Make Your Own Aquarium Canopy

Close-Up Of Fish Swimming In Aquarium
Natal Ambarnikova / EyeEm / Getty Images
Project Overview
  • Working Time: 4 - 5 hrs
  • Total Time: 4 - 5 hrs
  • Yield: 1
  • Skill Level: Intermediate
  • Estimated Cost: $25

A custom aquarium canopy can dress up the top of your aquarium and hide the lighting fixtures and other mechanicals. You can spend several hundred dollars on a commercial canopy, but why would you? For just a few dollars you can have the personal satisfaction by building your own canopy, customizing it however you want.

What is an Aquarium Canopy?

Whether you buy one or make it yourself, an aquarium canopy is essentially just a box-like structure with an open bottom that fits atop your aquarium to hold lighting and other mechanicals while giving your aquarium a neat, finished look. Commercial canopies are sometimes sold together with a matching decorative pedestal or base, but if you are using a dresser or some other piece of furniture as the base for your aquarium, there may be an advantage to making your own canopy so you can create it to your liking.

How to DIY an Aquarium Canopy

Our DIY canopy is just about the simplest one you can make. While most DIY canopies are built with a framework of 2 x 2s or other lumber, our canopy even does away with the framework. In our design, the front, back, and sides are simple plywood panels that are joined at the corners with screwed butt joints, with each inside corner reinforced with a pair of simple angle brackets. All parts for this canopy are readily available at any home center.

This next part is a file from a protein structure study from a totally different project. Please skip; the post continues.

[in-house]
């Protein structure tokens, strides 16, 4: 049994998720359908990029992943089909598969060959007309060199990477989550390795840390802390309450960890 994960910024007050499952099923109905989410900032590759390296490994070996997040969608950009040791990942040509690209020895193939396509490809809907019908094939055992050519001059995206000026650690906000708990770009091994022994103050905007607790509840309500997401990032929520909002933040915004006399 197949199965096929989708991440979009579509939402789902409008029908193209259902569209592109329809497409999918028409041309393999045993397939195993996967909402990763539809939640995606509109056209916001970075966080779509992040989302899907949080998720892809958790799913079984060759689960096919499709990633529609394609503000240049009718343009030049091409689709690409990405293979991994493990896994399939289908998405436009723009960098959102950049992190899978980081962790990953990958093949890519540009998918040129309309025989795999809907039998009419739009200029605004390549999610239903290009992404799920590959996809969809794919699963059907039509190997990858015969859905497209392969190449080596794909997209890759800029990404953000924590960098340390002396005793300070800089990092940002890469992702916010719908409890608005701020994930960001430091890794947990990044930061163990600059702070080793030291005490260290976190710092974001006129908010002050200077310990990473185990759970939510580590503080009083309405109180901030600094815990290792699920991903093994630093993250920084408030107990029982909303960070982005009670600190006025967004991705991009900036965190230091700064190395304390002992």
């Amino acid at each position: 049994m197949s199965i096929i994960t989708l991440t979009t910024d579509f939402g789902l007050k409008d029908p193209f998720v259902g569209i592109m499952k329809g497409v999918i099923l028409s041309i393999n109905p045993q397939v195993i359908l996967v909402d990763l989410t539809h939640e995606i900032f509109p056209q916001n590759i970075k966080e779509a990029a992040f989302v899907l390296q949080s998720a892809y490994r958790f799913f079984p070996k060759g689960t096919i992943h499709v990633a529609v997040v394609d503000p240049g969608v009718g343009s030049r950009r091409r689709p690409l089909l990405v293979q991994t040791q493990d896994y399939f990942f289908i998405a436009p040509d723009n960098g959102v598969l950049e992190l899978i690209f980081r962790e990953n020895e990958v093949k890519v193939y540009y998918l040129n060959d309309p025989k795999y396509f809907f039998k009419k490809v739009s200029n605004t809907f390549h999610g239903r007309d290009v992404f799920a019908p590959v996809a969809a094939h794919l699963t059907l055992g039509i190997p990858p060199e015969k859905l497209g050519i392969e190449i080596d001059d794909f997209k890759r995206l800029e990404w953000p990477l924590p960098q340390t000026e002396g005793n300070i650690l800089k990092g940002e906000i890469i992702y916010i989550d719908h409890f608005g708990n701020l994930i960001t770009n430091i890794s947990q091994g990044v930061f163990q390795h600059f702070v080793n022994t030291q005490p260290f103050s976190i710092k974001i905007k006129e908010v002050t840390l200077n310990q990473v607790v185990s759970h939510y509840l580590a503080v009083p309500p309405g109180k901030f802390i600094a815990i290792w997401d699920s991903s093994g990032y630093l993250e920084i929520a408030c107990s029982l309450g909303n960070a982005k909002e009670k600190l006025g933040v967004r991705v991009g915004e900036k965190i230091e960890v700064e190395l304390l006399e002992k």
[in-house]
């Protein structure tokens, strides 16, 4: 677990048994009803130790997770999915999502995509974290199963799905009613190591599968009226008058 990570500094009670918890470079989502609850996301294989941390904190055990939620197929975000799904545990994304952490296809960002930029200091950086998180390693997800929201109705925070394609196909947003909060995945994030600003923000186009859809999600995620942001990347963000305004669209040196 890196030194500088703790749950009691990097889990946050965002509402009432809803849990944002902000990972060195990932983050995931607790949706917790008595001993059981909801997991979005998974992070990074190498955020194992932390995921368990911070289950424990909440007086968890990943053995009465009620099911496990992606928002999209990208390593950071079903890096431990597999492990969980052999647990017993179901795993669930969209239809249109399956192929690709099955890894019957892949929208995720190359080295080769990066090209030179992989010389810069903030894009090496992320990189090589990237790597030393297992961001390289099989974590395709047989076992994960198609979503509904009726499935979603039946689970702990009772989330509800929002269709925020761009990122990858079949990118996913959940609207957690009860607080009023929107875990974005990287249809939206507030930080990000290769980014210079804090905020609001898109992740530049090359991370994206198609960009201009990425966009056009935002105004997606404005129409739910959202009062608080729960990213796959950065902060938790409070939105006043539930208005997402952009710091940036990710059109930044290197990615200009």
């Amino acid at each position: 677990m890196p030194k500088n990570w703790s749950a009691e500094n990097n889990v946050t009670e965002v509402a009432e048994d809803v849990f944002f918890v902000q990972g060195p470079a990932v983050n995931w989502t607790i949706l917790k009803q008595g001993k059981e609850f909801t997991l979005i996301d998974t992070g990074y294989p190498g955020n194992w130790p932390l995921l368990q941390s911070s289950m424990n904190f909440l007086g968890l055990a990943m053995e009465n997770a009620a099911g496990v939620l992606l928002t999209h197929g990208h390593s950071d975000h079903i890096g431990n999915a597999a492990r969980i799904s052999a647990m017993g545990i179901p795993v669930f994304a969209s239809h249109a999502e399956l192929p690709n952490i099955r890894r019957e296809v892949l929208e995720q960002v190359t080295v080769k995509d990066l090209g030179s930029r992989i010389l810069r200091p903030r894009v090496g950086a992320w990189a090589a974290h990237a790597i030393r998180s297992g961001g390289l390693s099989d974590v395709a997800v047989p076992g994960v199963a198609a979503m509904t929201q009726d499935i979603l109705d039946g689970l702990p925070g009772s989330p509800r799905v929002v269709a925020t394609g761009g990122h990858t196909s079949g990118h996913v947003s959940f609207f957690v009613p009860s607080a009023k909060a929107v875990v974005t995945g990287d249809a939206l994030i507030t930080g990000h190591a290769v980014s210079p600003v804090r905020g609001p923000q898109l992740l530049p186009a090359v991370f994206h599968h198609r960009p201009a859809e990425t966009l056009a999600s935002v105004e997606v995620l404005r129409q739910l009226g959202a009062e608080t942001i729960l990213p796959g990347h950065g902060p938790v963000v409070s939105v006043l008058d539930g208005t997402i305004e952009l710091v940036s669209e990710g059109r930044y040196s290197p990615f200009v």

A plywood top fits over the canopy box, hinged at the back so you can open and close it for feeding and aquarium maintenance. Light fixtures can be attached to the underside of the top; changing bulbs is simply a matter of opening the canopy top to access them. 

While this design is very simple to build, it is critical that you get the sizing exactly right. The canopy basically rests atop the glass walls of the aquarium, so the overall sizing will need to be perfect. For this reason, the measurement and layout stage is one of the most crucial steps. 

Any type of 5/8-inch or 3/4-inch-thick plywood can be used to build your canopy, as well as T-111 siding panels. A-C grade plywood with a finished face of birch, maple, or oak makes a good surface for either staining or painting. With the basic canopy box completed, you can also dress up the edges and corners with decorative moldings to your liking. Our project will conclude with 1 x 4 lumber molding along the top and bottom. This trim will add ornamentation, and, because it overlaps the glass at the bottom, it will also make the canopy more stable as it sits atop the aquarium. 

What You'll Need

Equipment / Tools

  • Tape measure
  • Framing square
  • Power saw (circular saw, table saw, or jigsaw)
  • Power drill with driver bits and twist bits
  • Miter saw (optional)
  • Hammer and nail set
  • Paintbrushes


  • Bar clamps
  • 2-inch wood screws
  • 3/4-inch or 5/8-inch plywood (quantity will depend on the size of the aquarium
  • 2-inch angle brackets (8) with screws
  • 3-inch brass butt hinges or butterfly hinges (2)
  • 1-by-4 boards for trim (quantity depends on the size of the canopy)
  • Wood glue
  • 1 1/4-inch brads
  • Paint or wood finish (as desired)


  1. Take Measurements and Plan the Parts